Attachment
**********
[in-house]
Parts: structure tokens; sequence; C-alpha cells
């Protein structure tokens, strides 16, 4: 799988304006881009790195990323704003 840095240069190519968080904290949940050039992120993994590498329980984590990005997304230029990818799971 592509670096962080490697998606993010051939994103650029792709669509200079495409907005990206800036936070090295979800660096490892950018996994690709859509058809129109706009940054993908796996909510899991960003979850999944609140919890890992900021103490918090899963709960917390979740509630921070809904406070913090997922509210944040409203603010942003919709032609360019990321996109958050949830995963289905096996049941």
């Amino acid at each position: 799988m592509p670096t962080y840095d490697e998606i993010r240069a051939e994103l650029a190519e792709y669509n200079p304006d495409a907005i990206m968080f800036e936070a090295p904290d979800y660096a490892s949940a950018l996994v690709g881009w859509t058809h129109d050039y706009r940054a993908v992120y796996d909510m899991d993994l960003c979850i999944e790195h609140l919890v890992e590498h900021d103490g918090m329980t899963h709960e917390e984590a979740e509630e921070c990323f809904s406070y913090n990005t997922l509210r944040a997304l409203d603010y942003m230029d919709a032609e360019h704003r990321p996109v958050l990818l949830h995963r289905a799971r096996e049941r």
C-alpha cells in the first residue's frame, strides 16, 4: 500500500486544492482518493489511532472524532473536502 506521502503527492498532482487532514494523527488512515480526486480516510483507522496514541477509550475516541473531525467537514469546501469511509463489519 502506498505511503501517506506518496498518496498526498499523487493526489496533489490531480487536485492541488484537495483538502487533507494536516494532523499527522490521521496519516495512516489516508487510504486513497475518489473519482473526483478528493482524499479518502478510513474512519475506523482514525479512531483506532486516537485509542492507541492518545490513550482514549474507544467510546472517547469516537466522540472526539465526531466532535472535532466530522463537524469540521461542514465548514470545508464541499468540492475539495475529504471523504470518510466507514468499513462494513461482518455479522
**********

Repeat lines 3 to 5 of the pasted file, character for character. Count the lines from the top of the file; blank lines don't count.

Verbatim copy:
């Protein structure tokens, strides 16, 4: 799988304006881009790195990323704003 840095240069190519968080904290949940050039992120993994590498329980984590990005997304230029990818799971 592509670096962080490697998606993010051939994103650029792709669509200079495409907005990206800036936070090295979800660096490892950018996994690709859509058809129109706009940054993908796996909510899991960003979850999944609140919890890992900021103490918090899963709960917390979740509630921070809904406070913090997922509210944040409203603010942003919709032609360019990321996109958050949830995963289905096996049941």
């Amino acid at each position: 799988m592509p670096t962080y840095d490697e998606i993010r240069a051939e994103l650029a190519e792709y669509n200079p304006d495409a907005i990206m968080f800036e936070a090295p904290d979800y660096a490892s949940a950018l996994v690709g881009w859509t058809h129109d050039y706009r940054a993908v992120y796996d909510m899991d993994l960003c979850i999944e790195h609140l919890v890992e590498h900021d103490g918090m329980t899963h709960e917390e984590a979740e509630e921070c990323f809904s406070y913090n990005t997922l509210r944040a997304l409203d603010y942003m230029d919709a032609e360019h704003r990321p996109v958050l990818l949830h995963r289905a799971r096996e049941r």
C-alpha cells in the first residue's frame, strides 16, 4: 500500500486544492482518493489511532472524532473536502 506521502503527492498532482487532514494523527488512515480526486480516510483507522496514541477509550475516541473531525467537514469546501469511509463489519 502506498505511503501517506506518496498518496498526498499523487493526489496533489490531480487536485492541488484537495483538502487533507494536516494532523499527522490521521496519516495512516489516508487510504486513497475518489473519482473526483478528493482524499479518502478510513474512519475506523482514525479512531483506532486516537485509542492507541492518545490513550482514549474507544467510546472517547469516537466522540472526539465526531466532535472535532466530522463537524469540521461542514465548514470545508464541499468540492475539495475529504471523504470518510466507514468499513462494513461482518455479522